Deep Purple Made In Japan 1972

Made In Japan is one of the best and most famous hard rock live albums that captured mark 2 Deep Purple at their peak, promoting the outstanding Machine Head album.

Purple have gone on to release plenty of live albums, some that date before this 1972 concert and some after but this is the one to hear first.

Just the look of the cover makes me quiver with excitement. I loved this as a teenager and have continued to love it for over thirty years.

Deep Purple Made In Japan

Deep Purple Made In Japan – Overall Rating 28/30

If you love classic rock from the 1970s with extended solos, you need to hear Made In Japan.

Set List Rating – 9/10

After In Rock, Fireball and Machine Head, Deep Purple had the opportunity to put together a tremendous set list.

They didn’t quite do it although what we have is still excellent. The original double live album version of Made In Japan had the first seven tracks and the three encores were added when it moved to CD.

  1. Highway Star – 6:43 (from the Machine Head album)
  2. Child in Time – 12:17 (In Rock)
  3. Smoke on the Water – 7:36 (Machine Head)
  4. The Mule – 9:28 (Fireball)
  5. Strange Kind of Woman – 9:52 (single and later added to Fireball)
  6. Lazy – 10:27 (Machine Head)
  7. Space Truckin’ – 19:54 (Machine Head)

The Encores

  1. Black Night – 6:17 (single)
  2. Speed King – 7:25 (In Rock)
  3. Lucille – 8:03 (cover)

There’s also a 40th anniversary edition which adds two more versions of Black Night and an extra version of Speed King. They are unnecessary as far as I’m concerned.

Why have I deducted a mark from the set list rating?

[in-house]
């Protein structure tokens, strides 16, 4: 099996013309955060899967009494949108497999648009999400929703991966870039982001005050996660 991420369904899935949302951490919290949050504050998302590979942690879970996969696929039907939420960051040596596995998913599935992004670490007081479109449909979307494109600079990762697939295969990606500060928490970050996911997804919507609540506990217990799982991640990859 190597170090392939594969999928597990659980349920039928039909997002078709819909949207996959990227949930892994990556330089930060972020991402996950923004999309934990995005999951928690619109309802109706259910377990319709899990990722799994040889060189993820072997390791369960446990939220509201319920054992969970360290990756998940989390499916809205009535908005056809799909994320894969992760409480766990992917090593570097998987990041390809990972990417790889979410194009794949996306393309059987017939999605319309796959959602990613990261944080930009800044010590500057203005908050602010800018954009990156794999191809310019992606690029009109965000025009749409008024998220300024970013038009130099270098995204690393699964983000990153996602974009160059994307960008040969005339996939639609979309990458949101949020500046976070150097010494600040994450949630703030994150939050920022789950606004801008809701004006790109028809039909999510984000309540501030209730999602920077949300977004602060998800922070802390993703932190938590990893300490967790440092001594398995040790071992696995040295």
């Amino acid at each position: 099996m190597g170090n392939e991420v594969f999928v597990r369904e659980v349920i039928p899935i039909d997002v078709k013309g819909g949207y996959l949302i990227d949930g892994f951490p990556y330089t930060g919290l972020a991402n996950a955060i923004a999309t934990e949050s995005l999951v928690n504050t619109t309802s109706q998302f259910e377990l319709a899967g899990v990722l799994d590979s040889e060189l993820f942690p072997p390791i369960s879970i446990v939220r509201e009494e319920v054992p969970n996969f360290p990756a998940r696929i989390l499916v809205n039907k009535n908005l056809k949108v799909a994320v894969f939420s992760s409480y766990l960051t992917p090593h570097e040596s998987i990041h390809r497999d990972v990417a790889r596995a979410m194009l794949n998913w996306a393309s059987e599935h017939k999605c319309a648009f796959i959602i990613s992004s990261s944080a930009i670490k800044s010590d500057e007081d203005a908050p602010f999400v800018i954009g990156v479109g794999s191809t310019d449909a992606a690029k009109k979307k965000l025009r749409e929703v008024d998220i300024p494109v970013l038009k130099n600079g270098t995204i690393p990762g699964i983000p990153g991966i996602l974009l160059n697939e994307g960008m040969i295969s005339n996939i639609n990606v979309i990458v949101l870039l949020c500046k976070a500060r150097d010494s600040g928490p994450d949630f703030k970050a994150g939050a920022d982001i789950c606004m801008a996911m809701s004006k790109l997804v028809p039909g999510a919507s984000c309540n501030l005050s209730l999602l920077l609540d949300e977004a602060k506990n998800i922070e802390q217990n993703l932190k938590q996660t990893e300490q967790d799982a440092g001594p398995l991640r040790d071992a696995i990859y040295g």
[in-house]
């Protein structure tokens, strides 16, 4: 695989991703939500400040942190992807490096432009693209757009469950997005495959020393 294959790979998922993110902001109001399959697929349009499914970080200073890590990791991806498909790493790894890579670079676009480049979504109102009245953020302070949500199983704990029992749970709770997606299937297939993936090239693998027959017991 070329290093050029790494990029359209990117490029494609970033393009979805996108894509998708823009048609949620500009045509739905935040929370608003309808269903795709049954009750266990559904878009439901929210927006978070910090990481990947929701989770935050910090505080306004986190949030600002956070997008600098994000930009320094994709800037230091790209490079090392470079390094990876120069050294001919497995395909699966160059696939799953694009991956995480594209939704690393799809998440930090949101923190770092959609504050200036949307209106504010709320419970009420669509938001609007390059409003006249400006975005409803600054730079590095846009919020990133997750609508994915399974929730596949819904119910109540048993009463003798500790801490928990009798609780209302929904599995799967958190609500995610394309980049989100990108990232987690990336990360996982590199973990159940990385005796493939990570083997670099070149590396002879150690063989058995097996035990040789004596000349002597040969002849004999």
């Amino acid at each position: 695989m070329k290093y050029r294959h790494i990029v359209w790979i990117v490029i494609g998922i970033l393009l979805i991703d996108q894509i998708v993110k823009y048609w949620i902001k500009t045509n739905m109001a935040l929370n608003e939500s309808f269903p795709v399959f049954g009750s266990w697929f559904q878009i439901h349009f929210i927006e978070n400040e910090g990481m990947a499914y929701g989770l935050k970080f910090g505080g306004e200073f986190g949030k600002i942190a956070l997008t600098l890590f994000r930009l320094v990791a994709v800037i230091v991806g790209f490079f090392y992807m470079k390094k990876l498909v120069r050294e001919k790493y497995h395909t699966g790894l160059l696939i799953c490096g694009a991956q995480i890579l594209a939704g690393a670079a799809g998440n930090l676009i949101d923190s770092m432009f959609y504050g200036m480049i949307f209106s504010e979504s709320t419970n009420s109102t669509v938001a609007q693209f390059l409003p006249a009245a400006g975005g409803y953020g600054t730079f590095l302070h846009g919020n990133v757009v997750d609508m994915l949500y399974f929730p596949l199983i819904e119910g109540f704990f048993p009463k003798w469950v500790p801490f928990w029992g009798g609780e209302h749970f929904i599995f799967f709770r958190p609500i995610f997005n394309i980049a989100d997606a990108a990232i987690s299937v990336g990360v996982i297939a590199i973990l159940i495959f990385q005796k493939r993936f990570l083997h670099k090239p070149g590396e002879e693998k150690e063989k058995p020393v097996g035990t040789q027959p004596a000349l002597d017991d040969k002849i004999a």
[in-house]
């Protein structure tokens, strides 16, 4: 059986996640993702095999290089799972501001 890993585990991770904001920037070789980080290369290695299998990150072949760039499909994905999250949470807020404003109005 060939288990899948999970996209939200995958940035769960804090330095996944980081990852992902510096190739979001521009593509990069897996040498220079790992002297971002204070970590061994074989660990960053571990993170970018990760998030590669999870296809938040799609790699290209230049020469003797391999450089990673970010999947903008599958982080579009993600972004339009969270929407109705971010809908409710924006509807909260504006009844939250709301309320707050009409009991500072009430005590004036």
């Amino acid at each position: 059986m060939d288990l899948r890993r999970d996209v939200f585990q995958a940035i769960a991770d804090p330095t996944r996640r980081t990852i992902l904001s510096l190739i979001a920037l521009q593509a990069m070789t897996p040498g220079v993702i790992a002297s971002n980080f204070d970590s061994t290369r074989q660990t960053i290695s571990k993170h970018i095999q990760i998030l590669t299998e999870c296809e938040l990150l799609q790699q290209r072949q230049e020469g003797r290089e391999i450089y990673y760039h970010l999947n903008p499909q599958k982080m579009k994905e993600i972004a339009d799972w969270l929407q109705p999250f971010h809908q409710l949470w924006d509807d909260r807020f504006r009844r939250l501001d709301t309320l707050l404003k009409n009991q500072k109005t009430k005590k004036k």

Well I’d have been thrilled to hear the other songs from Machine Head – Maybe I’m A Leo, Pictures Of Home and Never Before but even more I’d have loved live versions of Demon’s Eye and Fireball and more songs from In Rock.

I’m not a fan of extended drum solos so The Mule could have been shortened and while I like hearing groups do covers on live albums, I’d give up Lucille for another Deep Purple classic.

I’d also have liked to hear this version of the group play the slow, bluesy When A Blind Man Cries, the B-side of Never Before, the single off Machine Head and since added to that album. Unfortunately lead guitarist Ritchie Blackmore didn’t like this great song and refused to play it live.

Moody s*d but he sure played a mean guitar!

Performance Rating – 10/10

This is a blistering performance by mark 2 Deep Purple with all five members – Ian Gillan (vocals), Ritchie Blackmore (guitar), Roger Glover (bass), Jon Lord (keyboards) and Ian Paice (drums) in fine form.

It starts with a belting, full-throttle version of Highway Star and quickly moves into the definitive version of Child In Time, my all-time favourite Deep Purple song. If you think the In Rock version is good, you need to hear it live in 1972.